We had the good fortune of connecting with Hector Hernandez and we’ve shared our conversation below.
Hi Hector, what led you to pursuing a creative path professionally?
Well, I began to draw at an early age by copying my older brother, and thought drawing my favorite cartoon, comic, and video game characters was cool! Since then, I kept learning about different subjects that interested me, as I continuously drew in my free time, and known as the kid that draws was a plus! So I just stuck to thinking about ways to continue to be an artistic and visual person throughout my life. As I matured and finished university, I also noticed and took pride in seeing an artistic/creative career as merging my love of learning and education with my love of play and working with your hands. So I see my artistic work as a way to appreciate and show respect to the manual jobs my parents (and so many other people) work in, while continuing to learn new things and refine my craft, and share/teach that knowledge with others.
Alright, so let’s move onto what keeps you busy professionally?
Looking back on my work over the years, I find that a lot of my work and practice is rooted in the process of creating the work. It’s a way for me to stay connected to manual labor and having a dialogue between the crafts inherent in art making and the more open-ended ideas and themes in the works. I see my art as mixing and balancing multiple ideas and finding connections between them, while adding some humor into the mix. More recently, I’ve noticed my work turning more introspective – depicting myself or using aspects of my cultural upbringing in the work as a way to become vulnerable as I dealt with life issues/changes in hopes of showing people how art can be used, along with writing and other art forms, to cope and work through issues. It hasn’t been easy getting to where I am, though. There’s been lots of life challenges since grad school and having an artistic practice to fall back on helped process those difficult times. But, the hardships did teach me valuable life lessons and perspectives that have helped clarify what I want my artistic career to be – one filled with play, learning, and community.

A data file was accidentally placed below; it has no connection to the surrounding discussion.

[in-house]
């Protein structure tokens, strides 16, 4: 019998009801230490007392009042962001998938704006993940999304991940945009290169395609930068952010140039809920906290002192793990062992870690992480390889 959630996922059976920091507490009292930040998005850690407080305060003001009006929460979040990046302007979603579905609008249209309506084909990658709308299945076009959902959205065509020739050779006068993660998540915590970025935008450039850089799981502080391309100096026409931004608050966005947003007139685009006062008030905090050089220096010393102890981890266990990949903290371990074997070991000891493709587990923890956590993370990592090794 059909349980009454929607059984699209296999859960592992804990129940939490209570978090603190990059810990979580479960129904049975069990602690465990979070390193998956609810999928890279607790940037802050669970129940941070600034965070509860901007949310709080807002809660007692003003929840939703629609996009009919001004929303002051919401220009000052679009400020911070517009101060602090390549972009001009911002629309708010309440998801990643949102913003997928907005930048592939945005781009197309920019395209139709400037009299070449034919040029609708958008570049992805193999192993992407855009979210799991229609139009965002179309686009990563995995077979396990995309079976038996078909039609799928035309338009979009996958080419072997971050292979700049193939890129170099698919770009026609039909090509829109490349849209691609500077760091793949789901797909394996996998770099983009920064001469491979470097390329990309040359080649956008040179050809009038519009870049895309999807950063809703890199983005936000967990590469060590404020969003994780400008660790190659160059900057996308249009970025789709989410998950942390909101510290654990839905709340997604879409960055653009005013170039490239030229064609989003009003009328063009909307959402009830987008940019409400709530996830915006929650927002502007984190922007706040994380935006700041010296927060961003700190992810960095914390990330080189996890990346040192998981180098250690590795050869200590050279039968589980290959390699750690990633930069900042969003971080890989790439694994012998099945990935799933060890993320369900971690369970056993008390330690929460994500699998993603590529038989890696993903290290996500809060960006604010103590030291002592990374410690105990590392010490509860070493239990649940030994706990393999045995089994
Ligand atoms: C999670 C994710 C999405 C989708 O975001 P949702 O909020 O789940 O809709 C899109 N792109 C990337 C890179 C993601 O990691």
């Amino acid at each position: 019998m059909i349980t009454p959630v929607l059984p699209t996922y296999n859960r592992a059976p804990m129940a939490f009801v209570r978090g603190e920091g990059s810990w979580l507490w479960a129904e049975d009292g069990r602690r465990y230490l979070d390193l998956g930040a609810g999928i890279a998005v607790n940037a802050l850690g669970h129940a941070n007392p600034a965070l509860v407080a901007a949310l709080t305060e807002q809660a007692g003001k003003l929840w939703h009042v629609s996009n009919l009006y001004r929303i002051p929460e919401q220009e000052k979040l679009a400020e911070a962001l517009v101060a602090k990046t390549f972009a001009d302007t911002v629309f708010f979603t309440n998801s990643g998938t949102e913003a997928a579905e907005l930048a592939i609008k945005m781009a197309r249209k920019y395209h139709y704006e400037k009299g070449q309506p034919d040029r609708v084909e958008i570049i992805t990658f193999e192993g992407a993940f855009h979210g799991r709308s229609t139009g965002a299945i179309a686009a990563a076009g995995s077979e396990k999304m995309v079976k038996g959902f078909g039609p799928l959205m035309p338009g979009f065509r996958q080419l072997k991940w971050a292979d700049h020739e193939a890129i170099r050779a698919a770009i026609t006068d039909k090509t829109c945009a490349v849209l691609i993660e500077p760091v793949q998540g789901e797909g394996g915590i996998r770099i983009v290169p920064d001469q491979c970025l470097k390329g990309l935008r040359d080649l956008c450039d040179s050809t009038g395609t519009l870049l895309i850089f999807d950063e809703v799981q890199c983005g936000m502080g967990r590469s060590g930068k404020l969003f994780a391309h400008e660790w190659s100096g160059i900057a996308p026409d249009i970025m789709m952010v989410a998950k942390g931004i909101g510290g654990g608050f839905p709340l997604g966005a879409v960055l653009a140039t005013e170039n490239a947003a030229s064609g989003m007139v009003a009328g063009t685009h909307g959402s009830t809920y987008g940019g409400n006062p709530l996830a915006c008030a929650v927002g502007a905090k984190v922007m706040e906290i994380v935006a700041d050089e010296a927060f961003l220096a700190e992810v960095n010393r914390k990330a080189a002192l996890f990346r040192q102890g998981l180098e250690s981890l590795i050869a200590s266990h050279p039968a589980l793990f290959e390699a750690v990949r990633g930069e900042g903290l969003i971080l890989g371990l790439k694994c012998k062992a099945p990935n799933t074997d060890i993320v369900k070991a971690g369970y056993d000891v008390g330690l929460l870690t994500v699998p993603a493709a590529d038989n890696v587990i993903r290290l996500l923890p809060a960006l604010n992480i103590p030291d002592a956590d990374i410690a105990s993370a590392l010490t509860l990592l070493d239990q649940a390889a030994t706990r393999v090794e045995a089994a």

If you had a friend visiting you, what are some of the local spots you’d want to take them around to?
There’d be lots of eating, that’s for sure. I’d take them to a mix of some of my favorite food spots, such as; King Mediterrano in Torrance, LA Ale Works in Hawthorne, Coffee Connection in Mar Vista, and some late-nite food truck spots around the city (which is hard to find a “bad” one). Other than food, they have to check out the Getty, Huntington Library, The Broad, MOLAA, and LACMA (once its fully open again). And after those Art & culture spots, gotta get more food in DTLA’s Grand Central Market, and while in the area we can stop by the Walt Disney Concert Hall and then walk over to Self-Help Graphics in Boyle Heights, and to help walk some of the food off. Who else deserves some credit and recognition?
There’s so many people I’m grateful for… My parents, first of all, for teaching myself and my siblings how to be good people and for tolerating my artistic interests, even when they didn’t really understand it. My brother, Frank, for being the inspiration that got me started drawing and making art so many years ago. My sister, Maricruz, who keeps me from getting a big head and lightens the mood with her humor. Plus, all of the friends and acquaintances I’ve made throughout my education and career so far! Some of the ones who continue to support and challenge me creatively being Jennifer Hobson, Michael Hubbard, Manny Luis, Aneesa Shami & Grant Zizzo from Studio 203, Stephanie Sherwood, the staff and students at 826LA, Danielle Perez, and Kim Camacho to name a few. And I hope there are many more people in the future. As for books, there’s Art & Fear, which is a nice small book about how to overcome the fear and self-doubt that many artists face regularly. It’s a good little book to carry around and reread from time to time.
Portrait photo by Ruth Yasharpour Last two photos by Aneesa Shami at Studio 203